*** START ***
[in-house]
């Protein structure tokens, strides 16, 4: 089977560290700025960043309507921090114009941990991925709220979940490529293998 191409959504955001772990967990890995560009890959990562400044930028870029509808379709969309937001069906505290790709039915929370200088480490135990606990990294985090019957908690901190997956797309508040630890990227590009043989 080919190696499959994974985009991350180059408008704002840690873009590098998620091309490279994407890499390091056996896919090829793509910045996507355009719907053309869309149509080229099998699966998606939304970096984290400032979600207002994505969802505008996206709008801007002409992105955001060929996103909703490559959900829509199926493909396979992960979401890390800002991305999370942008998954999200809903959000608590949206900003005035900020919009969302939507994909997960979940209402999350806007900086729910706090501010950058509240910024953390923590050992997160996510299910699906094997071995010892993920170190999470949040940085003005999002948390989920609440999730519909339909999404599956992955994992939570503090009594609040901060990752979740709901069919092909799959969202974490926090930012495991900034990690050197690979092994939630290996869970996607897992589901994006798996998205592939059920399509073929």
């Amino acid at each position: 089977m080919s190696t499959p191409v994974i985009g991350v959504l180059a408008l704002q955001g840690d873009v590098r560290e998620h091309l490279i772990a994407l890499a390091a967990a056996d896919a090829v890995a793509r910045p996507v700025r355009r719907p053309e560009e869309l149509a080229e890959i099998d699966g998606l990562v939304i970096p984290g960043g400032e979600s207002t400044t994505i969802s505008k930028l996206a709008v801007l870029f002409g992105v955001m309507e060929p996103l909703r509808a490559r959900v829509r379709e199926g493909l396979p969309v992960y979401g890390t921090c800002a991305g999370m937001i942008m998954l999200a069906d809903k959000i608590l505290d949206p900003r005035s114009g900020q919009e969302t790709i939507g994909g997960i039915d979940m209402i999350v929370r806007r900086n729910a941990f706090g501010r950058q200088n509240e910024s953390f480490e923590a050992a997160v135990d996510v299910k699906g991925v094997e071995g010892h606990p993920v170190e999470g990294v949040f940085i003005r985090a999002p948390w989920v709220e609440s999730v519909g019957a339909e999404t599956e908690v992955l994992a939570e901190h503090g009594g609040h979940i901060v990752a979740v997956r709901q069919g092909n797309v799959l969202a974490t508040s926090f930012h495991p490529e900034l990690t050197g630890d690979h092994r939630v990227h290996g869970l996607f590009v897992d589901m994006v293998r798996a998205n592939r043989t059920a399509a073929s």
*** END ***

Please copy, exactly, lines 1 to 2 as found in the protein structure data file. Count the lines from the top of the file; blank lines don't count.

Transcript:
[in-house]
């Protein structure tokens, strides 16, 4: 089977560290700025960043309507921090114009941990991925709220979940490529293998 191409959504955001772990967990890995560009890959990562400044930028870029509808379709969309937001069906505290790709039915929370200088480490135990606990990294985090019957908690901190997956797309508040630890990227590009043989 080919190696499959994974985009991350180059408008704002840690873009590098998620091309490279994407890499390091056996896919090829793509910045996507355009719907053309869309149509080229099998699966998606939304970096984290400032979600207002994505969802505008996206709008801007002409992105955001060929996103909703490559959900829509199926493909396979992960979401890390800002991305999370942008998954999200809903959000608590949206900003005035900020919009969302939507994909997960979940209402999350806007900086729910706090501010950058509240910024953390923590050992997160996510299910699906094997071995010892993920170190999470949040940085003005999002948390989920609440999730519909339909999404599956992955994992939570503090009594609040901060990752979740709901069919092909799959969202974490926090930012495991900034990690050197690979092994939630290996869970996607897992589901994006798996998205592939059920399509073929």